Perfection or Excellence?

Do you think that what you do is never good enough? Do you chronically procrastinate, constantly waiting on more information to make your document perfect, hunt websites endlessly to find the best hotel, or end up ordering pizza because you can’t decide which restaurant to go to?

Perfectionism is something I see a lot as a therapist. While high standards and operating at your best are worthwhile goals, perfectionism can be a major impediment to living your life as you would prefer.

If the answer to the initial questions is “yes,” then not only do you tend towards perfectionism, but you’re at increased risk of stress and anxiety, and less likely to feel content and happy. You home life, social life, even work life all become a grueling feat as you struggle to make everything you do “perfect.” That’s also the case for those around you, who have to decide to allow themselves to get pulled into the vortex, or to stand well clear.

The constant message from society is that one must endlessly strive for perfection, that we can always be better, our clothes whiter, our pasta perfect. Absent are messages that remind us to relax, that working towards being satisfied with what we have is a worthwhile goal. (Who finds that statement hard to accept?)

In fact, those constantly striving for perfection are at greater risk of stress and anxiety – things that lead back into perfectionism. The result can be a spiral where the harder you work at something, the worse you seem to be at achieving it.

Some signs you may be a perfectionist:

  • You can’t stop thinking about a mistake you’ve made
  • You’re very competitive and hate to lose
  • You like to do things perfectly or not at all
  • You won’t ask for help – that’s weak
  • You find fault in others and make a point to correct them
  • You think untidy people are lazy
  • You’re very self-conscious about making mistakes in front of others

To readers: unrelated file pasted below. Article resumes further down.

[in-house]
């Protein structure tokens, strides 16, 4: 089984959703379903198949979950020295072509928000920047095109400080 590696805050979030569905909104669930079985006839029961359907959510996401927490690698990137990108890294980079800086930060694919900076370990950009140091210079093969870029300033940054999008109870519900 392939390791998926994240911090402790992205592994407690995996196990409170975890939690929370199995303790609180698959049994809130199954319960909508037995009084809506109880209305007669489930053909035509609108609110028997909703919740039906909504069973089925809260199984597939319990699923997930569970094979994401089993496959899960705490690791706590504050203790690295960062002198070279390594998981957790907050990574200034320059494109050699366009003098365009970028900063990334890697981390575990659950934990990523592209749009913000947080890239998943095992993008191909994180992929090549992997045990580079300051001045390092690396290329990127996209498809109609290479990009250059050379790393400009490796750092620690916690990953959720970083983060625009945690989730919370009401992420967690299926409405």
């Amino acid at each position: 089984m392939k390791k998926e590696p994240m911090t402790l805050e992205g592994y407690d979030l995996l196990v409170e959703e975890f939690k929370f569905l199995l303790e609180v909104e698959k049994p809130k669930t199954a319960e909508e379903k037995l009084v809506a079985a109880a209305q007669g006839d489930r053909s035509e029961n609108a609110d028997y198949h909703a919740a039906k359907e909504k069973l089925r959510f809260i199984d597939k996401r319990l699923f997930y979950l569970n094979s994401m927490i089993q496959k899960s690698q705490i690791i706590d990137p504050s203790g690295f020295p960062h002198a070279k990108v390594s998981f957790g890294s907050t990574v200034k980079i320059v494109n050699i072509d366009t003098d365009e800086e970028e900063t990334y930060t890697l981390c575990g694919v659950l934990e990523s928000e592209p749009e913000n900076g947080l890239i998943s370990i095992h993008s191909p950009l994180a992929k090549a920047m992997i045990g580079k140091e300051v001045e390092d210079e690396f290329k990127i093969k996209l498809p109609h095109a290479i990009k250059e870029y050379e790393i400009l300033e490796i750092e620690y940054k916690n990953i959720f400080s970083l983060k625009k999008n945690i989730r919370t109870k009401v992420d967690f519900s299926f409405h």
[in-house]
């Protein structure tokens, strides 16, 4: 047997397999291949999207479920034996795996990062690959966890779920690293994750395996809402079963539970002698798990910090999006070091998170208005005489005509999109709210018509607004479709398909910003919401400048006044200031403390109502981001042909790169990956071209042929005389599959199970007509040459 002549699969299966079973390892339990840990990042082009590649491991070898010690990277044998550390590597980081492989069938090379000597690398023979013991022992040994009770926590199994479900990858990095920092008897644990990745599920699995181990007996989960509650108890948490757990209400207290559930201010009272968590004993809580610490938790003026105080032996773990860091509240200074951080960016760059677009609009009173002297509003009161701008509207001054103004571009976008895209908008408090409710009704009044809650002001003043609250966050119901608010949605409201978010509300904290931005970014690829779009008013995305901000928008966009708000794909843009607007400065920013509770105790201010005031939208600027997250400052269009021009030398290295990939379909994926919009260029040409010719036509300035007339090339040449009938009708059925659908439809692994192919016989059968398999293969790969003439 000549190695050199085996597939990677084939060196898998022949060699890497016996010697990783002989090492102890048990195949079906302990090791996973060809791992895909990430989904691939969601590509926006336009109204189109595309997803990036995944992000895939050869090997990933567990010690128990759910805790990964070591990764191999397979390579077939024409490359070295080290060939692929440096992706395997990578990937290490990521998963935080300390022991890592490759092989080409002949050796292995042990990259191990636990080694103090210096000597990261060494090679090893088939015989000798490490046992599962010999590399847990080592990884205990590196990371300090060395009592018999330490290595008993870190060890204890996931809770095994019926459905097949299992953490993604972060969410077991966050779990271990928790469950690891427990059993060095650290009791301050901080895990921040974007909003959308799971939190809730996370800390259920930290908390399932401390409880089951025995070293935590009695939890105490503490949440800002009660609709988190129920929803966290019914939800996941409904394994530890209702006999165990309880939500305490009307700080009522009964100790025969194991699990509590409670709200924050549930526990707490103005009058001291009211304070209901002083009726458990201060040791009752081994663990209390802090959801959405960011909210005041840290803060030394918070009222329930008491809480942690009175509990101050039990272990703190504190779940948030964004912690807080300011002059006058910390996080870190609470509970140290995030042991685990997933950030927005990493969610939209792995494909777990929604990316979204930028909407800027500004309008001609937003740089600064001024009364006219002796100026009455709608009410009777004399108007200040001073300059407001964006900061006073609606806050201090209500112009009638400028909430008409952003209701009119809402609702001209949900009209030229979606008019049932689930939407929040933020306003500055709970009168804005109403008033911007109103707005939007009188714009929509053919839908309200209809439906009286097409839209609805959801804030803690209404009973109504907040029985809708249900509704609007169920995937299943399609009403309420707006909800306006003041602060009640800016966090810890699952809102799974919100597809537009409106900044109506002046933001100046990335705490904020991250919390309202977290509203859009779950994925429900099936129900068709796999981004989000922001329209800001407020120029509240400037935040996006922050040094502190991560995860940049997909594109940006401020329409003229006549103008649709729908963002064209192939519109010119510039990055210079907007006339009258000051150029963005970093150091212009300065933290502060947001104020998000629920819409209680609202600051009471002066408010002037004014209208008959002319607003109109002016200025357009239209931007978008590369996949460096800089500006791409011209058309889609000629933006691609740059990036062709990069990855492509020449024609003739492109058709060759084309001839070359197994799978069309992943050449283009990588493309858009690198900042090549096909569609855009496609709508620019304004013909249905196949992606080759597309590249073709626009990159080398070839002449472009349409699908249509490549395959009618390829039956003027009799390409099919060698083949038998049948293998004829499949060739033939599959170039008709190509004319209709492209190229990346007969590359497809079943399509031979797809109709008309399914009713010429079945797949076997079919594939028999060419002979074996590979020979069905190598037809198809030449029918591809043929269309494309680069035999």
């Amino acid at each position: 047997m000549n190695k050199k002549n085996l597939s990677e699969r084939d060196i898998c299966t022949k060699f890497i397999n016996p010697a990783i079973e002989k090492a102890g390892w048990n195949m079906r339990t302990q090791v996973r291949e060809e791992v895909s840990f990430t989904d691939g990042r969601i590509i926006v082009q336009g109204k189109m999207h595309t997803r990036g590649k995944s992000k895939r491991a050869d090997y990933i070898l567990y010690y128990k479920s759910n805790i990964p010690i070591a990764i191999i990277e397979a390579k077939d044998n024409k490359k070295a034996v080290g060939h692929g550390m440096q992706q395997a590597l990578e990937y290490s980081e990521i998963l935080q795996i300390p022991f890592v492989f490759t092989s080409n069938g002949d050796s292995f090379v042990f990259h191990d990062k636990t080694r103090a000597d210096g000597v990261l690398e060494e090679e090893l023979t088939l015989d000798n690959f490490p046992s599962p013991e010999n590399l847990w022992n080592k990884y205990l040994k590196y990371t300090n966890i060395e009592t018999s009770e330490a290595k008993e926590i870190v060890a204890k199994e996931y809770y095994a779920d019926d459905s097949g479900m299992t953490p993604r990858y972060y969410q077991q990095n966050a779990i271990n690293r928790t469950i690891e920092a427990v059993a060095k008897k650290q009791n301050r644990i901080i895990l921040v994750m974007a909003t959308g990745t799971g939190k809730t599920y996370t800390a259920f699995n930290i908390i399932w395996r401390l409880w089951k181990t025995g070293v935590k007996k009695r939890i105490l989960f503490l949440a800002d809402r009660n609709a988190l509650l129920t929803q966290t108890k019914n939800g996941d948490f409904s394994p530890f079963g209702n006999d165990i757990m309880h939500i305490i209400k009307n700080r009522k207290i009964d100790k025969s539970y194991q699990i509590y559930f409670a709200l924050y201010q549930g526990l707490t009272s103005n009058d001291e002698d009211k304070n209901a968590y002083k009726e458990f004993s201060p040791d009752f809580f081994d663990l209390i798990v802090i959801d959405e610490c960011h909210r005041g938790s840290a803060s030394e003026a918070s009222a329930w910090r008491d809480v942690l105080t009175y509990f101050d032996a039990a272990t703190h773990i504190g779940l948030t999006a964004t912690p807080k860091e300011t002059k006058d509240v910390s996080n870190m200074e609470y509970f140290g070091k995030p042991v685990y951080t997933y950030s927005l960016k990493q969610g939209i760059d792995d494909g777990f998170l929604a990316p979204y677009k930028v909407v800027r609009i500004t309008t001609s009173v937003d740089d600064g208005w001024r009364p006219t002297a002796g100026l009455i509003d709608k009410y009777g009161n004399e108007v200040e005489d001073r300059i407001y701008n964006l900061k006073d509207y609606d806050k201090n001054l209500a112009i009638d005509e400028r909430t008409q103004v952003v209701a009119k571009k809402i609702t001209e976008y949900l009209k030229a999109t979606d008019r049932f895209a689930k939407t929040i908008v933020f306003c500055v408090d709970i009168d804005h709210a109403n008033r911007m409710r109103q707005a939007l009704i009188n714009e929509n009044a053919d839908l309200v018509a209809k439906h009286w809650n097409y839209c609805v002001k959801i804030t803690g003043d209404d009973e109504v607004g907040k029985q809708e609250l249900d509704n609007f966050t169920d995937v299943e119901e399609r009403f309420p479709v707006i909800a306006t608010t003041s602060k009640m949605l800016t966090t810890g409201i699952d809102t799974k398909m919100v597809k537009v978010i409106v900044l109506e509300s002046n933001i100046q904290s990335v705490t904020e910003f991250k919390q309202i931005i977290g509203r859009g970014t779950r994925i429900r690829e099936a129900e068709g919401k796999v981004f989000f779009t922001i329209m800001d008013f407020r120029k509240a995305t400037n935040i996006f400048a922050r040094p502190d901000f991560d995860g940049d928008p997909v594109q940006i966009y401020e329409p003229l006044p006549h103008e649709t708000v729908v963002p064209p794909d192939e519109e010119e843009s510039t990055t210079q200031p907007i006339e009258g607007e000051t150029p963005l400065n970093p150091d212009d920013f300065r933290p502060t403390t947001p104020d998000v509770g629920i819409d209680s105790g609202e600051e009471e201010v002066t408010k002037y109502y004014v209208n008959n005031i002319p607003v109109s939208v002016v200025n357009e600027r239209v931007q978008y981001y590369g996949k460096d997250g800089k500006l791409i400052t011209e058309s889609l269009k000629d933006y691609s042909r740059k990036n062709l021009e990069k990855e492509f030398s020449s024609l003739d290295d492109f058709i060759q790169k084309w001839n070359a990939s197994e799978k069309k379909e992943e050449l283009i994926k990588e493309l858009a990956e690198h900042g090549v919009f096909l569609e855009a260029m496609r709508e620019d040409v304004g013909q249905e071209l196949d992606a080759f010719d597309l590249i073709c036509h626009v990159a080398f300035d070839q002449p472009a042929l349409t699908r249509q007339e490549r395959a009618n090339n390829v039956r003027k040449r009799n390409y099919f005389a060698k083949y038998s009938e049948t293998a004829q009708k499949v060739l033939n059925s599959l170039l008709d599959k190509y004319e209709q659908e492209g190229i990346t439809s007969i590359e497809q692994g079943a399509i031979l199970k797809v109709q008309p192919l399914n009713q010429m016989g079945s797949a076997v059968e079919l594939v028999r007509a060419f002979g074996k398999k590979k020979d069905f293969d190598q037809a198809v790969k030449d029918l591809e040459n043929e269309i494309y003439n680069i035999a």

In case you’re thinking that actually this sounds like it might not be a bad thing, let me offer some perspective. There’s a big difference between a high-achiever and a perfectionist. A high-achiever will have high standards that they stick to as well as they can, and make an effort to perform optimally – both things that require self awareness and self-compassion. A high-achiever knows they can’t be perfect every time, and that those times they fall short are times to learn. A high-achiever strives for excellence. A perfectionist is full of self doubt, fearing disapproval, afraid to take a chance, alternately driven to excess or frozen in the face of a task. They see mistakes as failures. And failures prove the self doubt was right.

Dr. Miriam Adderholdt notes in her 1992 book Perfectionism: What’s Bad About Being Too Good?:
There’s a difference between excellence and perfection. Excellence involves enjoying what you’re doing, feeling good about what you’ve learned, and developing confidence. Perfection involves feeling bad about a 98 and always finding mistakes, no matter how well you’re doing.

The good news is that if you’re a perfectionist, you already have the ability to strive. The thing to change is your perception of who you are and what you want – focusing on the you that you prefer to be, and striving courageously for that. It’s one of those things that seems impossible to even understand, let alone achieve: until the day you get it and it all falls into place, and you realise that excellence is personal, and is impervious to external judgement

Here are some tips to help you get started:

  • Accept that you are human, with a limited set of skills and abilities, and are therefore unable to achieve perfection. It is, in fact, impossible.
  • List the positives and negatives of perfectionism – the costs and the benefits. Which side do you prefer? Now delete those things on the perfectionist side that can remain if you simply strive for excellence. What does the equation look like now?
  • Bring awareness to your thinking around tasks. Are you actually working to make yourself happy, or to protect yourself from doubt or criticism? Note the negative basis of your self-talk (no doubt containing a “should” somewhere) and instead cultivate thinking on what you prefer to do or to be in a given situation.
  • Be realistic. ‘nuf said.
  • Practice taking risks in situations where you are likely to fall short. Know you will, and use that to practice sitting with that feeling, and taking any criticism as relevant only in that it helps you to learn.

Becoming the person you prefer to be is hard work. It takes courage, honesty, and requires that you trust yourself to know how you want to live. It’s also the common work of psychotherapy, as you learn to identify things you want to change, and get the objective and skilled assistance to achieve it.


Chris Mehl



Category : Blog & Men's Coaching and Counselling & Procrastination & Young Men

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